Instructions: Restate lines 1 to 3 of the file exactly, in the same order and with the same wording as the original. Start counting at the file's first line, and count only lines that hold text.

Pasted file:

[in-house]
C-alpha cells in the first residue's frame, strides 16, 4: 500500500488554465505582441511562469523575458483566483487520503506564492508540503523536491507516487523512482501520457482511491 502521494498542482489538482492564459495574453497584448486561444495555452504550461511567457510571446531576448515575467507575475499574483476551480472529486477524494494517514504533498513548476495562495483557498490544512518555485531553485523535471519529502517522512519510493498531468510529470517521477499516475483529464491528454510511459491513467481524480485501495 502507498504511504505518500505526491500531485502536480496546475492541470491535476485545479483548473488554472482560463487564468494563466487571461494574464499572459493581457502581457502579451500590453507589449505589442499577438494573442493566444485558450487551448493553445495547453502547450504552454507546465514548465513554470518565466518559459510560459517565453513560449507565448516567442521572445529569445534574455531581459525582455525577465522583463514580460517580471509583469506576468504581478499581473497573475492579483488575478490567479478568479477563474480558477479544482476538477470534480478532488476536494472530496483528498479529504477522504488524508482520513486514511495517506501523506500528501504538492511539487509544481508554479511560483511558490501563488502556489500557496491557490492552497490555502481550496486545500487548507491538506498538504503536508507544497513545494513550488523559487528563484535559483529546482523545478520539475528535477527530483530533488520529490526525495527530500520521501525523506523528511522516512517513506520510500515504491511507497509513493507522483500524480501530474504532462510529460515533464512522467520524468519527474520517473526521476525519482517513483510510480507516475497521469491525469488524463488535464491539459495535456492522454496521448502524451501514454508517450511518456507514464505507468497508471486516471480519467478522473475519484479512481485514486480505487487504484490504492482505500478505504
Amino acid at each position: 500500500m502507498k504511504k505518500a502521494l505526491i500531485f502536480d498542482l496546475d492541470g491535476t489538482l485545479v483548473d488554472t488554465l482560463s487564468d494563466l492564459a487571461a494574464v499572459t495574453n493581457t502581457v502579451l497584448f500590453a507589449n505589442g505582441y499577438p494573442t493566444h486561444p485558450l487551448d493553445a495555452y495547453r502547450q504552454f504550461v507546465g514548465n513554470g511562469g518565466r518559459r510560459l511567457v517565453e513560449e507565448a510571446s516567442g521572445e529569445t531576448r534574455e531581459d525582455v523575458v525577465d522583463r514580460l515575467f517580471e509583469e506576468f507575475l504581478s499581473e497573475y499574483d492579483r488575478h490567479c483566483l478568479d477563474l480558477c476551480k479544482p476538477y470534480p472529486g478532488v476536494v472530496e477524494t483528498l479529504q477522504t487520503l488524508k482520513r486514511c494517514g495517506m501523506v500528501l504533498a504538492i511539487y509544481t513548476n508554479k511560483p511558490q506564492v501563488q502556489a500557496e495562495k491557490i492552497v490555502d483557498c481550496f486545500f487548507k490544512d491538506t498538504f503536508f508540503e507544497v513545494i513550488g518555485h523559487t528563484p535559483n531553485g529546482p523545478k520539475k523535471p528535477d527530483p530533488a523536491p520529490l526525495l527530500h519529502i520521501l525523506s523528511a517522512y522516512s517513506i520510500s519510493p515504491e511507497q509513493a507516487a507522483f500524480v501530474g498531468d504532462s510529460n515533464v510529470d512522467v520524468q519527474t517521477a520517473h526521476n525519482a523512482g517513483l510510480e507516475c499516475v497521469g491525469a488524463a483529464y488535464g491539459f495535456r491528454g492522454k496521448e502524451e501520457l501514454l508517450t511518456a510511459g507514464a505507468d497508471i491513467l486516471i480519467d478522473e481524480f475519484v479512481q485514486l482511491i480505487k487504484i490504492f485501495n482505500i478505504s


[in-house]
C-alpha cells in the first residue's frame, strides 16, 4: 500500500488554465505582441511562469523575458483566483487520503506564492508540503523536491507516487523512482501520457482511491 502521494498542482489538482492564459495574453497584448486561444495555452504550461511567457510571446531576448515575467507575475499574483476551480472529486477524494494517514504533498513548476495562495483557498490544512518555485531553485523535471519529502517522512519510493498531468510529470517521477499516475483529464491528454510511459491513467481524480485501495 502507498504511504505518500505526491500531485502536480496546475492541470491535476485545479483548473488554472482560463487564468494563466487571461494574464499572459493581457502581457502579451500590453507589449505589442499577438494573442493566444485558450487551448493553445495547453502547450504552454507546465514548465513554470518565466518559459510560459517565453513560449507565448516567442521572445529569445534574455531581459525582455525577465522583463514580460517580471509583469506576468504581478499581473497573475492579483488575478490567479478568479477563474480558477479544482476538477470534480478532488476536494472530496483528498479529504477522504488524508482520513486514511495517506501523506500528501504538492511539487509544481508554479511560483511558490501563488502556489500557496491557490492552497490555502481550496486545500487548507491538506498538504503536508507544497513545494513550488523559487528563484535559483529546482523545478520539475528535477527530483530533488520529490526525495527530500520521501525523506523528511522516512517513506520510500515504491511507497509513493507522483500524480501530474504532462510529460515533464512522467520524468519527474520517473526521476525519482517513483510510480507516475497521469491525469488524463488535464491539459495535456492522454496521448502524451501514454508517450511518456507514464505507468497508471486516471480519467478522473475519484479512481485514486480505487487504484490504492482505500478505504
Amino acid at each position: 500500500m502507498k504511504k505518500a502521494l505526491i500531485f502536480d498542482l496546475d492541470g491535476t489538482l485545479v483548473d488554472t488554465l482560463s487564468d494563466l492564459a487571461a494574464v499572459t495574453n493581457t502581457v502579451l497584448f500590453a507589449n505589442g505582441y499577438p494573442t493566444h486561444p485558450l487551448d493553445a495555452y495547453r502547450q504552454f504550461v507546465g514548465n513554470g511562469g518565466r518559459r510560459l511567457v517565453e513560449e507565448a510571446s516567442g521572445e529569445t531576448r534574455e531581459d525582455v523575458v525577465d522583463r514580460l515575467f517580471e509583469e506576468f507575475l504581478s499581473e497573475y499574483d492579483r488575478h490567479c483566483l478568479d477563474l480558477c476551480k479544482p476538477y470534480p472529486g478532488v476536494v472530496e477524494t483528498l479529504q477522504t487520503l488524508k482520513r486514511c494517514g495517506m501523506v500528501l504533498a504538492i511539487y509544481t513548476n508554479k511560483p511558490q506564492v501563488q502556489a500557496e495562495k491557490i492552497v490555502d483557498c481550496f486545500f487548507k490544512d491538506t498538504f503536508f508540503e507544497v513545494i513550488g518555485h523559487t528563484p535559483n531553485g529546482p523545478k520539475k523535471p528535477d527530483p530533488a523536491p520529490l526525495l527530500h519529502i520521501l525523506s523528511a517522512y522516512s517513506i520510500s519510493p515504491e511507497q509513493a507516487a507522483f500524480v501530474g498531468d504532462s510529460n515533464v510529470d512522467v520524468q519527474t517521477a520517473h526521476n525519482a523512482g517513483l510510480e507516475c499516475v497521469g491525469a488524463a483529464y488535464g491539459f495535456r491528454g492522454k496521448e502524451e501520457l501514454l508517450t511518456a510511459g507514464a505507468d497508471i491513467l486516471i480519467d478522473e481524480f475519484v479512481q485514486l482511491i480505487k487504484i490504492f485501495n482505500i478505504s